09/07/2011 2:57PM

Washington sale up 20 percent in average; $105K sale-topper


AUBURN, Wash. – Spirited bidding at the top of the market led to gains Tuesday at the Washington Thoroughbred Breeders and Owners Association’s annual yearling and mixed sale at Emerald Downs. Of the 116 select yearlings cataloged, 75 changed hands for an average price of $12,447, an increase of nearly 20 percent from the previous year.

Six yearlings sold for more than $40,000, including the $105,000 sale-topper, and eight others commanded $20,000 or more. But while the bidding was fast and furious for some yearlings, the bottom of the market remained soft. A total of 30 yearlings failed to meet their auction reserves, and many of the 75 yearlings to change hands sold for less than $2,000. The median sales price of $5,700 was off about 1 percent from 2010.

Ed and Theresa DeNike of Kent, Wash., purchased the sale-topper, a colt by Candy Ride from Emerald Downs stakes-winning mare Sudden Departure. The colt was bred and consigned by Rick and Debbie Pabst’s Blue Ribbon Farm in Buckley, Wash.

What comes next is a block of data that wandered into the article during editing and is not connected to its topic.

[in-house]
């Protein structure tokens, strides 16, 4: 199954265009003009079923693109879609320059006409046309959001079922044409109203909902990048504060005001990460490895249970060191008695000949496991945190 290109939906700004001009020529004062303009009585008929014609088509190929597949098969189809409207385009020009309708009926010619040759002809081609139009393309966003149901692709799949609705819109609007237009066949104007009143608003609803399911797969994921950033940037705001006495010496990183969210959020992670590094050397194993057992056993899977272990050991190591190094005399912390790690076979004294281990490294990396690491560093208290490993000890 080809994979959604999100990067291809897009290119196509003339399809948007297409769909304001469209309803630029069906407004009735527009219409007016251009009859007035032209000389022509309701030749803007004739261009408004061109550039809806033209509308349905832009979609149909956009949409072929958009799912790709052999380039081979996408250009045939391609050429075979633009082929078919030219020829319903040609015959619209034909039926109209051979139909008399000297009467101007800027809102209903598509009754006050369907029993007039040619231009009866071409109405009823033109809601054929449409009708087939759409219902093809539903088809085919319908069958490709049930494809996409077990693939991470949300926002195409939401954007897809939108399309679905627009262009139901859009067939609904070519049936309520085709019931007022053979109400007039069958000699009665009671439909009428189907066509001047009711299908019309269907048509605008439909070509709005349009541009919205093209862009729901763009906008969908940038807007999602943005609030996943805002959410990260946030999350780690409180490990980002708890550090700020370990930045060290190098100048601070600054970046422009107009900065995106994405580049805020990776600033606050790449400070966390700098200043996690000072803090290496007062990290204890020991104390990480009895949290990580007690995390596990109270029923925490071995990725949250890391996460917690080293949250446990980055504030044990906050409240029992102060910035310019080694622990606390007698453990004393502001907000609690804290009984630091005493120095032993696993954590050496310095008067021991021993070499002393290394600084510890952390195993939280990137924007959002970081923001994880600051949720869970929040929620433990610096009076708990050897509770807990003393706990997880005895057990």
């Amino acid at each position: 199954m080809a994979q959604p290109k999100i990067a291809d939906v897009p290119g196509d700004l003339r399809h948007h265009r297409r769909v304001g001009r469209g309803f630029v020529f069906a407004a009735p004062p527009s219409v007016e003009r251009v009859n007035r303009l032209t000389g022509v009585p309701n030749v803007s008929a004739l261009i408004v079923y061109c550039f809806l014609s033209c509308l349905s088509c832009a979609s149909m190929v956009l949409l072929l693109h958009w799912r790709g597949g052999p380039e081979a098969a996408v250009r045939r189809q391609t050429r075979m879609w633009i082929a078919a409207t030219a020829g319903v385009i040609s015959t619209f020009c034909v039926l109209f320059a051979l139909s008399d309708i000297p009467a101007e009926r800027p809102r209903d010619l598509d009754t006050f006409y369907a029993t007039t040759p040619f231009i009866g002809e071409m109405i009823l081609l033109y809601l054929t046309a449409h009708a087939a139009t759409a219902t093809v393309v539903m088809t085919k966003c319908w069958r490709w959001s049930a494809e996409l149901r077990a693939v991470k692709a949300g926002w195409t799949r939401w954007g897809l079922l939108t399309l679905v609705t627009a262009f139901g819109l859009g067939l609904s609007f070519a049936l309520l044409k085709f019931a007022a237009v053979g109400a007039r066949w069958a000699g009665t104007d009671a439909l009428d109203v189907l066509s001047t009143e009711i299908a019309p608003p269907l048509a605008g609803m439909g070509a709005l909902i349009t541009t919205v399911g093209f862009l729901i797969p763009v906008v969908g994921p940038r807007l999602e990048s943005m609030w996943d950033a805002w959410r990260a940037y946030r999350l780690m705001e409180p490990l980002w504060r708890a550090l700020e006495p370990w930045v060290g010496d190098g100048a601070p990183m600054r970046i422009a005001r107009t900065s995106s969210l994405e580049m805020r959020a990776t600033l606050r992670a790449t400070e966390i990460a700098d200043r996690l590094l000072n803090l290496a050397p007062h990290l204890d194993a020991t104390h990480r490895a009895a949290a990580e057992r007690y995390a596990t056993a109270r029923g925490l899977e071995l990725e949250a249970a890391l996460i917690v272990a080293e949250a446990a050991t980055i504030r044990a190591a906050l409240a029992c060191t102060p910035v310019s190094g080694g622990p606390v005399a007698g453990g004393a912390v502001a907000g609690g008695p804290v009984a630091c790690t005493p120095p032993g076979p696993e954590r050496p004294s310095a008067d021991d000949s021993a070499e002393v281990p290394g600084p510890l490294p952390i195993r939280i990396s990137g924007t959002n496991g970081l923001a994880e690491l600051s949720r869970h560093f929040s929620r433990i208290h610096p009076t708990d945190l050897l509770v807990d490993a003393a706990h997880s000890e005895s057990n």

Ken Alhadeff of Seattle paid $82,000 for a full brother to 2010 Longacres Mile winner Noosa Beach. A son of Harbor the Gold – the sale’s leading sire by average – the colt was consigned by breeder Bar C Racing Stables of Hermiston, Ore.

Trainer Tim McCanna purchased a full brother to Washington champion 2-year-olds No Constraints and Sundance Circle for $67,000. The colt, out of Washington broodmare of the year Nightatmisskittys, was consigned by Dana Halvorson, a bloodstock agent and president of the breeders’ association. Halvorson said he was pleased with Tuesday’s sale from start to finish.

“There was lots of energy in the crowd, we were up 20 percent, and the general feeling was very positive,” he said. “Overall, considering the way things are in general in the economy, we’re pretty optimistic. You didn’t feel a doom and gloom; you just felt an energy, and that was throughout the sale. We had a good crowd, and they were enthusiastic.

“There were some nice horses that didn’t bring any money; it’s still a horse sale. But we had some of our busiest days in years showing these horses, and the top ones brought what they would have brought in any good market. There were a lot of horses in the $10,000 to $20,000 range, which we didn’t have last year. It was way sturdier this year, whereas last year we simply didn’t have a middle.”